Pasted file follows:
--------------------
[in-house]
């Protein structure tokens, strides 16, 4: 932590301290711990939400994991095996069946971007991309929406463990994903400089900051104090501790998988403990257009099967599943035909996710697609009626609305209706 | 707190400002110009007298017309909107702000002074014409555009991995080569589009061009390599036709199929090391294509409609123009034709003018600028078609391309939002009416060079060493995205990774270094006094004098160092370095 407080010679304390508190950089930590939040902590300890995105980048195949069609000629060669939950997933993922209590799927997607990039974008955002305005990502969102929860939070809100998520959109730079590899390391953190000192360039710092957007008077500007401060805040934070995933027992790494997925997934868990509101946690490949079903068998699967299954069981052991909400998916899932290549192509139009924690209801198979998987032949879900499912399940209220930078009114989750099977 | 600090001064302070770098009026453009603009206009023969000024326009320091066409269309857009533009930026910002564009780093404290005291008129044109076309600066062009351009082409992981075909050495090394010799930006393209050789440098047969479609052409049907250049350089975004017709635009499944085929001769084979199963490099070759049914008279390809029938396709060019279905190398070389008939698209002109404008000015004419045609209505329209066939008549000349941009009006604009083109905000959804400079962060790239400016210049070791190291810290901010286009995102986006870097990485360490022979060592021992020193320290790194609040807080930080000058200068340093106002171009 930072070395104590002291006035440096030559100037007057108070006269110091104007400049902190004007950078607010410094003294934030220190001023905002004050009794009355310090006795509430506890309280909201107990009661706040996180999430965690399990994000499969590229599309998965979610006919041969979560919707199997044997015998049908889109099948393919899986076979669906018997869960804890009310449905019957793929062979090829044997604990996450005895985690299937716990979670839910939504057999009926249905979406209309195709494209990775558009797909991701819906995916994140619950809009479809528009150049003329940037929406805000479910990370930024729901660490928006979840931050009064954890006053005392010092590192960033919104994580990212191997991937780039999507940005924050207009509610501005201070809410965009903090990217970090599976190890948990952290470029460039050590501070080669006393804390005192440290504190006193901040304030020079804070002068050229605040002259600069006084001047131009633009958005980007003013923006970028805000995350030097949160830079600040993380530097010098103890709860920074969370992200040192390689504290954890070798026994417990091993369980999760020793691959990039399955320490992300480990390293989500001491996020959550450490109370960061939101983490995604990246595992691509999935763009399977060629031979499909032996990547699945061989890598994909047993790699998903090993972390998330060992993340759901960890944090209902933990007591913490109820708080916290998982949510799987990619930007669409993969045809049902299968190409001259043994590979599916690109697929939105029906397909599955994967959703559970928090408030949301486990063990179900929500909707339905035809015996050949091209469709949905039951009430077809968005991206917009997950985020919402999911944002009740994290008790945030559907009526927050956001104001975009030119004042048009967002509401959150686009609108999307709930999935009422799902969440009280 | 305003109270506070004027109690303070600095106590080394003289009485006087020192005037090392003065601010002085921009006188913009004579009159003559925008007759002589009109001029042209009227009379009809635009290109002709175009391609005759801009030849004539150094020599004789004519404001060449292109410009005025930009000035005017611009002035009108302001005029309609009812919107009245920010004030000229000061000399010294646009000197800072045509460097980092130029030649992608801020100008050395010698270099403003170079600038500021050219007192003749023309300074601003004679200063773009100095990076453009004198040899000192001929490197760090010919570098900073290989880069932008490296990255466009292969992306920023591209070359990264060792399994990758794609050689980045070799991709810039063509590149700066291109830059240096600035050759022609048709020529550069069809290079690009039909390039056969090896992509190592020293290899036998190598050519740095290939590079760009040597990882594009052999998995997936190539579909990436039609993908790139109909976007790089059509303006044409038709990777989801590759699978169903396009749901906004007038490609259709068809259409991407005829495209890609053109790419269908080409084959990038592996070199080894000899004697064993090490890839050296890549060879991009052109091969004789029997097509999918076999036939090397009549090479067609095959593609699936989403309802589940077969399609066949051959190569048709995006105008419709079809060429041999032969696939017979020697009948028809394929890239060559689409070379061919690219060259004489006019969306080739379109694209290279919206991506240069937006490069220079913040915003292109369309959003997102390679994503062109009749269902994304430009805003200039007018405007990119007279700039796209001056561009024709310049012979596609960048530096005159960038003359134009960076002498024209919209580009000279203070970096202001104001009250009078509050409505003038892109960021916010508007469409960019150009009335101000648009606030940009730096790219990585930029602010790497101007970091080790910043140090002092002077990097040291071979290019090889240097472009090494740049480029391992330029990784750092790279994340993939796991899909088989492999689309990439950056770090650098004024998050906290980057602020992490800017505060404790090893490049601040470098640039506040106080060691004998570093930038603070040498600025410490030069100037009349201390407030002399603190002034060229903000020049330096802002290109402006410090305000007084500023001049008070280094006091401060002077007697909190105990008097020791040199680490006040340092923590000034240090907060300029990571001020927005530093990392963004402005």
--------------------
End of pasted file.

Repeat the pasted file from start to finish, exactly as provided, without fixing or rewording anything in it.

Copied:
[in-house]
């Protein structure tokens, strides 16, 4: 932590301290711990939400994991095996069946971007991309929406463990994903400089900051104090501790998988403990257009099967599943035909996710697609009626609305209706 | 707190400002110009007298017309909107702000002074014409555009991995080569589009061009390599036709199929090391294509409609123009034709003018600028078609391309939002009416060079060493995205990774270094006094004098160092370095 407080010679304390508190950089930590939040902590300890995105980048195949069609000629060669939950997933993922209590799927997607990039974008955002305005990502969102929860939070809100998520959109730079590899390391953190000192360039710092957007008077500007401060805040934070995933027992790494997925997934868990509101946690490949079903068998699967299954069981052991909400998916899932290549192509139009924690209801198979998987032949879900499912399940209220930078009114989750099977 | 600090001064302070770098009026453009603009206009023969000024326009320091066409269309857009533009930026910002564009780093404290005291008129044109076309600066062009351009082409992981075909050495090394010799930006393209050789440098047969479609052409049907250049350089975004017709635009499944085929001769084979199963490099070759049914008279390809029938396709060019279905190398070389008939698209002109404008000015004419045609209505329209066939008549000349941009009006604009083109905000959804400079962060790239400016210049070791190291810290901010286009995102986006870097990485360490022979060592021992020193320290790194609040807080930080000058200068340093106002171009 930072070395104590002291006035440096030559100037007057108070006269110091104007400049902190004007950078607010410094003294934030220190001023905002004050009794009355310090006795509430506890309280909201107990009661706040996180999430965690399990994000499969590229599309998965979610006919041969979560919707199997044997015998049908889109099948393919899986076979669906018997869960804890009310449905019957793929062979090829044997604990996450005895985690299937716990979670839910939504057999009926249905979406209309195709494209990775558009797909991701819906995916994140619950809009479809528009150049003329940037929406805000479910990370930024729901660490928006979840931050009064954890006053005392010092590192960033919104994580990212191997991937780039999507940005924050207009509610501005201070809410965009903090990217970090599976190890948990952290470029460039050590501070080669006393804390005192440290504190006193901040304030020079804070002068050229605040002259600069006084001047131009633009958005980007003013923006970028805000995350030097949160830079600040993380530097010098103890709860920074969370992200040192390689504290954890070798026994417990091993369980999760020793691959990039399955320490992300480990390293989500001491996020959550450490109370960061939101983490995604990246595992691509999935763009399977060629031979499909032996990547699945061989890598994909047993790699998903090993972390998330060992993340759901960890944090209902933990007591913490109820708080916290998982949510799987990619930007669409993969045809049902299968190409001259043994590979599916690109697929939105029906397909599955994967959703559970928090408030949301486990063990179900929500909707339905035809015996050949091209469709949905039951009430077809968005991206917009997950985020919402999911944002009740994290008790945030559907009526927050956001104001975009030119004042048009967002509401959150686009609108999307709930999935009422799902969440009280 | 305003109270506070004027109690303070600095106590080394003289009485006087020192005037090392003065601010002085921009006188913009004579009159003559925008007759002589009109001029042209009227009379009809635009290109002709175009391609005759801009030849004539150094020599004789004519404001060449292109410009005025930009000035005017611009002035009108302001005029309609009812919107009245920010004030000229000061000399010294646009000197800072045509460097980092130029030649992608801020100008050395010698270099403003170079600038500021050219007192003749023309300074601003004679200063773009100095990076453009004198040899000192001929490197760090010919570098900073290989880069932008490296990255466009292969992306920023591209070359990264060792399994990758794609050689980045070799991709810039063509590149700066291109830059240096600035050759022609048709020529550069069809290079690009039909390039056969090896992509190592020293290899036998190598050519740095290939590079760009040597990882594009052999998995997936190539579909990436039609993908790139109909976007790089059509303006044409038709990777989801590759699978169903396009749901906004007038490609259709068809259409991407005829495209890609053109790419269908080409084959990038592996070199080894000899004697064993090490890839050296890549060879991009052109091969004789029997097509999918076999036939090397009549090479067609095959593609699936989403309802589940077969399609066949051959190569048709995006105008419709079809060429041999032969696939017979020697009948028809394929890239060559689409070379061919690219060259004489006019969306080739379109694209290279919206991506240069937006490069220079913040915003292109369309959003997102390679994503062109009749269902994304430009805003200039007018405007990119007279700039796209001056561009024709310049012979596609960048530096005159960038003359134009960076002498024209919209580009000279203070970096202001104001009250009078509050409505003038892109960021916010508007469409960019150009009335101000648009606030940009730096790219990585930029602010790497101007970091080790910043140090002092002077990097040291071979290019090889240097472009090494740049480029391992330029990784750092790279994340993939796991899909088989492999689309990439950056770090650098004024998050906290980057602020992490800017505060404790090893490049601040470098640039506040106080060691004998570093930038603070040498600025410490030069100037009349201390407030002399603190002034060229903000020049330096802002290109402006410090305000007084500023001049008070280094006091401060002077007697909190105990008097020791040199680490006040340092923590000034240090907060300029990571001020927005530093990392963004402005």